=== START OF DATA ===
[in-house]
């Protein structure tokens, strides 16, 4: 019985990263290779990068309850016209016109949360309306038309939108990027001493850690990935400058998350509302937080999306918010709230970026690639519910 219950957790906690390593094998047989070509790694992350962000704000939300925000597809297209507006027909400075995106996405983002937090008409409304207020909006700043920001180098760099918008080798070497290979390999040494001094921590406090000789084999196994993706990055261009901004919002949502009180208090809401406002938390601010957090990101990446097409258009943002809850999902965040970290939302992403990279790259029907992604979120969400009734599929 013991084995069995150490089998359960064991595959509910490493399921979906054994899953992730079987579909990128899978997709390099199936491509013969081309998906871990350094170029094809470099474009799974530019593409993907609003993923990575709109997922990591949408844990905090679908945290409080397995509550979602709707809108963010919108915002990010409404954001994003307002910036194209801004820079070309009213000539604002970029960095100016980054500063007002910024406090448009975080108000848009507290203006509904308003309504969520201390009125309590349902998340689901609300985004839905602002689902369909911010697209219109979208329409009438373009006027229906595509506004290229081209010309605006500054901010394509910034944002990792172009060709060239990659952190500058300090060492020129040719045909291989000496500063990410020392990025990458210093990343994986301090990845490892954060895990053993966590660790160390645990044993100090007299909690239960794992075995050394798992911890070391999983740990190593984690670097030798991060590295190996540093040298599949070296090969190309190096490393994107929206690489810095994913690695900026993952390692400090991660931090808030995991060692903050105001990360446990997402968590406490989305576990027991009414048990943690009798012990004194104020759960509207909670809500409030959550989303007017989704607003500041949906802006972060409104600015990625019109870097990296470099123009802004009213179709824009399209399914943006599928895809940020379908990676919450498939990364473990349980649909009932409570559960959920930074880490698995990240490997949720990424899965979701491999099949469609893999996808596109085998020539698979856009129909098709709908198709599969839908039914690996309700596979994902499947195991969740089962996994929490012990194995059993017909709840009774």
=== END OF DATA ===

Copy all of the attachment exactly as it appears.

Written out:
[in-house]
């Protein structure tokens, strides 16, 4: 019985990263290779990068309850016209016109949360309306038309939108990027001493850690990935400058998350509302937080999306918010709230970026690639519910 219950957790906690390593094998047989070509790694992350962000704000939300925000597809297209507006027909400075995106996405983002937090008409409304207020909006700043920001180098760099918008080798070497290979390999040494001094921590406090000789084999196994993706990055261009901004919002949502009180208090809401406002938390601010957090990101990446097409258009943002809850999902965040970290939302992403990279790259029907992604979120969400009734599929 013991084995069995150490089998359960064991595959509910490493399921979906054994899953992730079987579909990128899978997709390099199936491509013969081309998906871990350094170029094809470099474009799974530019593409993907609003993923990575709109997922990591949408844990905090679908945290409080397995509550979602709707809108963010919108915002990010409404954001994003307002910036194209801004820079070309009213000539604002970029960095100016980054500063007002910024406090448009975080108000848009507290203006509904308003309504969520201390009125309590349902998340689901609300985004839905602002689902369909911010697209219109979208329409009438373009006027229906595509506004290229081209010309605006500054901010394509910034944002990792172009060709060239990659952190500058300090060492020129040719045909291989000496500063990410020392990025990458210093990343994986301090990845490892954060895990053993966590660790160390645990044993100090007299909690239960794992075995050394798992911890070391999983740990190593984690670097030798991060590295190996540093040298599949070296090969190309190096490393994107929206690489810095994913690695900026993952390692400090991660931090808030995991060692903050105001990360446990997402968590406490989305576990027991009414048990943690009798012990004194104020759960509207909670809500409030959550989303007017989704607003500041949906802006972060409104600015990625019109870097990296470099123009802004009213179709824009399209399914943006599928895809940020379908990676919450498939990364473990349980649909009932409570559960959920930074880490698995990240490997949720990424899965979701491999099949469609893999996808596109085998020539698979856009129909098709709908198709599969839908039914690996309700596979994902499947195991969740089962996994929490012990194995059993017909709840009774």